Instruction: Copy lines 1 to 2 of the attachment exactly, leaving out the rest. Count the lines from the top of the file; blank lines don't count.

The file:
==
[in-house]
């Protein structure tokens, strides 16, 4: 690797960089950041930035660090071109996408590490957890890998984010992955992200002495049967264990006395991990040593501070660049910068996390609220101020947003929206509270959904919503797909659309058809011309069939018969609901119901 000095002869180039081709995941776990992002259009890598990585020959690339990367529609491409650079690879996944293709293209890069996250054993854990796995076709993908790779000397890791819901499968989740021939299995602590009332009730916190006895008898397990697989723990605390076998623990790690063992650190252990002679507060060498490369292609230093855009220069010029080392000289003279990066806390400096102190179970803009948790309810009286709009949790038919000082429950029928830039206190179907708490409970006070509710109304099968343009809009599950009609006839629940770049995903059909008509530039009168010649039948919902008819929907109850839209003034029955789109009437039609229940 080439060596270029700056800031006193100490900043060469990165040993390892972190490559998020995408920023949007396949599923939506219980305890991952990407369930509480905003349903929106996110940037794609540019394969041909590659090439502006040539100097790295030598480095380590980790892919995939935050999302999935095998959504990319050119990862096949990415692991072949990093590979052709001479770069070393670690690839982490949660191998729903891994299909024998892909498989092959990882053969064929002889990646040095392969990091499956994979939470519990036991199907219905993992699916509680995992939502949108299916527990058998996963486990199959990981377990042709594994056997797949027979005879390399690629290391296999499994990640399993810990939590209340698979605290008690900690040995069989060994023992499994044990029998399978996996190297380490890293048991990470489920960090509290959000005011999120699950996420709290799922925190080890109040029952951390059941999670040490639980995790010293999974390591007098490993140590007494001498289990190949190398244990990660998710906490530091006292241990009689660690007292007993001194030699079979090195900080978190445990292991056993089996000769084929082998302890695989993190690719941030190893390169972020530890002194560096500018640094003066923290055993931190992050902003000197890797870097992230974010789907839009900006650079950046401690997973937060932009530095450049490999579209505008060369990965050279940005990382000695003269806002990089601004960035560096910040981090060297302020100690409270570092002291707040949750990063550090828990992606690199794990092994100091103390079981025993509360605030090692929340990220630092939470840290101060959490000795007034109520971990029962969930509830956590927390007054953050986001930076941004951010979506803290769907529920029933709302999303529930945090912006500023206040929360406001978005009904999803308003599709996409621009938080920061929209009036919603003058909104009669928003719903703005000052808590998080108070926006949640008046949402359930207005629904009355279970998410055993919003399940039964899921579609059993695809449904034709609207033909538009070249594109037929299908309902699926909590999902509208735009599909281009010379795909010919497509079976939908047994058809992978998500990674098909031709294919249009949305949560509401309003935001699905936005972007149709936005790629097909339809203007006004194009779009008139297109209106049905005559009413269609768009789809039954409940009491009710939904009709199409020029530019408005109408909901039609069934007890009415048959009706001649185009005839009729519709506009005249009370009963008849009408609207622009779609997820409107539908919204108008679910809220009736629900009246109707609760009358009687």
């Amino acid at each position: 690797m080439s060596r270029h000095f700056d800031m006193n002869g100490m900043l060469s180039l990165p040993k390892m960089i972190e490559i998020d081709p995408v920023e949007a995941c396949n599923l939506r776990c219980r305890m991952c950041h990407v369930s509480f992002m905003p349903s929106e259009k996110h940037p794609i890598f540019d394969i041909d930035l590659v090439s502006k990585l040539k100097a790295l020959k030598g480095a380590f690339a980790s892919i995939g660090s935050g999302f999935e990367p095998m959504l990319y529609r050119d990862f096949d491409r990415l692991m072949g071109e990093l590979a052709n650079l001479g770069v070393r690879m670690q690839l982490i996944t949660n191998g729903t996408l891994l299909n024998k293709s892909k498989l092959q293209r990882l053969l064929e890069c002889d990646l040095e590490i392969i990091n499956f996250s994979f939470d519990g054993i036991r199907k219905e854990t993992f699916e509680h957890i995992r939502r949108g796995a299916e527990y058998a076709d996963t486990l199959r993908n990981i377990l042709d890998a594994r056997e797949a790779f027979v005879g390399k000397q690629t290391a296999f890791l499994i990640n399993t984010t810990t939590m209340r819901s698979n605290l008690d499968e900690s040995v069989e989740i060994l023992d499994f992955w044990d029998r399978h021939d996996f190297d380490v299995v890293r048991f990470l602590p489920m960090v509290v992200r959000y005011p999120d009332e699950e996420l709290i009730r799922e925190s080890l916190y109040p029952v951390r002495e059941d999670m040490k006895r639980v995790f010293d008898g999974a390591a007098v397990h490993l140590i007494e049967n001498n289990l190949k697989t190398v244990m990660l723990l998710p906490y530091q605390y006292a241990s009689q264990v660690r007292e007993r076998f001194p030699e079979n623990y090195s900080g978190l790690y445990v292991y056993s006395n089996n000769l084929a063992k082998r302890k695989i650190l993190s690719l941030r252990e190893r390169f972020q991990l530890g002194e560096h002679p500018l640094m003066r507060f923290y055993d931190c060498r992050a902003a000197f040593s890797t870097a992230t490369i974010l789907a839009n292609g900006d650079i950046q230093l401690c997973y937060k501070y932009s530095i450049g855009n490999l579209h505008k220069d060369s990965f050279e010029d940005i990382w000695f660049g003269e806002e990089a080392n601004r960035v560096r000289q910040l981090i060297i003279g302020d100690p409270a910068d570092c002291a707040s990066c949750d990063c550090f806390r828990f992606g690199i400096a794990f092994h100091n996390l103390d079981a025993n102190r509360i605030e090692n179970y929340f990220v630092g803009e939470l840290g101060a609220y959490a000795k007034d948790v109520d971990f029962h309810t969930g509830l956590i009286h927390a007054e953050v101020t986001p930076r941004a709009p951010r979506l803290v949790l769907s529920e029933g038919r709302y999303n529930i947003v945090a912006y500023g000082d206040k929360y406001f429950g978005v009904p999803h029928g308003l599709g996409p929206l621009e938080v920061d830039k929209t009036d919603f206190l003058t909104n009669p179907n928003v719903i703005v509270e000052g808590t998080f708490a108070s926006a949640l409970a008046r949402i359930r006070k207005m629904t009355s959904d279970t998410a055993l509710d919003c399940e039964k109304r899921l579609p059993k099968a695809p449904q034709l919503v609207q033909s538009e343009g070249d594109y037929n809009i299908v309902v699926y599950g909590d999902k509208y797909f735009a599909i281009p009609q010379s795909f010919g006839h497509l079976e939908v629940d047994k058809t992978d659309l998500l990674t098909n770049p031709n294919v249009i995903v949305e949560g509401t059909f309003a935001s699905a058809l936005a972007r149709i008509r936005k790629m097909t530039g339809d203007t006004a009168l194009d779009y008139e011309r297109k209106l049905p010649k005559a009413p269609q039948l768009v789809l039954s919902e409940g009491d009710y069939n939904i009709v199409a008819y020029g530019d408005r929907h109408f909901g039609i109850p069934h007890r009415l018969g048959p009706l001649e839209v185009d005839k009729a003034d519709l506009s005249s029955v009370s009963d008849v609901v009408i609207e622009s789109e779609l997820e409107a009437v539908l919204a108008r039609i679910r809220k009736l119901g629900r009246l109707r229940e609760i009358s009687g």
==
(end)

[in-house]
């Protein structure tokens, strides 16, 4: 690797960089950041930035660090071109996408590490957890890998984010992955992200002495049967264990006395991990040593501070660049910068996390609220101020947003929206509270959904919503797909659309058809011309069939018969609901119901 000095002869180039081709995941776990992002259009890598990585020959690339990367529609491409650079690879996944293709293209890069996250054993854990796995076709993908790779000397890791819901499968989740021939299995602590009332009730916190006895008898397990697989723990605390076998623990790690063992650190252990002679507060060498490369292609230093855009220069010029080392000289003279990066806390400096102190179970803009948790309810009286709009949790038919000082429950029928830039206190179907708490409970006070509710109304099968343009809009599950009609006839629940770049995903059909008509530039009168010649039948919902008819929907109850839209003034029955789109009437039609229940 080439060596270029700056800031006193100490900043060469990165040993390892972190490559998020995408920023949007396949599923939506219980305890991952990407369930509480905003349903929106996110940037794609540019394969041909590659090439502006040539100097790295030598480095380590980790892919995939935050999302999935095998959504990319050119990862096949990415692991072949990093590979052709001479770069070393670690690839982490949660191998729903891994299909024998892909498989092959990882053969064929002889990646040095392969990091499956994979939470519990036991199907219905993992699916509680995992939502949108299916527990058998996963486990199959990981377990042709594994056997797949027979005879390399690629290391296999499994990640399993810990939590209340698979605290008690900690040995069989060994023992499994044990029998399978996996190297380490890293048991990470489920960090509290959000005011999120699950996420709290799922925190080890109040029952951390059941999670040490639980995790010293999974390591007098490993140590007494001498289990190949190398244990990660998710906490530091006292241990009689660690007292007993001194030699079979090195900080978190445990292991056993089996000769084929082998302890695989993190690719941030190893390169972020530890002194560096500018640094003066923290055993931190992050902003000197890797870097992230974010789907839009900006650079950046401690997973937060932009530095450049490999579209505008060369990965050279940005990382000695003269806002990089601004960035560096910040981090060297302020100690409270570092002291707040949750990063550090828990992606690199794990092994100091103390079981025993509360605030090692929340990220630092939470840290101060959490000795007034109520971990029962969930509830956590927390007054953050986001930076941004951010979506803290769907529920029933709302999303529930945090912006500023206040929360406001978005009904999803308003599709996409621009938080920061929209009036919603003058909104009669928003719903703005000052808590998080108070926006949640008046949402359930207005629904009355279970998410055993919003399940039964899921579609059993695809449904034709609207033909538009070249594109037929299908309902699926909590999902509208735009599909281009010379795909010919497509079976939908047994058809992978998500990674098909031709294919249009949305949560509401309003935001699905936005972007149709936005790629097909339809203007006004194009779009008139297109209106049905005559009413269609768009789809039954409940009491009710939904009709199409020029530019408005109408909901039609069934007890009415048959009706001649185009005839009729519709506009005249009370009963008849009408609207622009779609997820409107539908919204108008679910809220009736629900009246109707609760009358009687």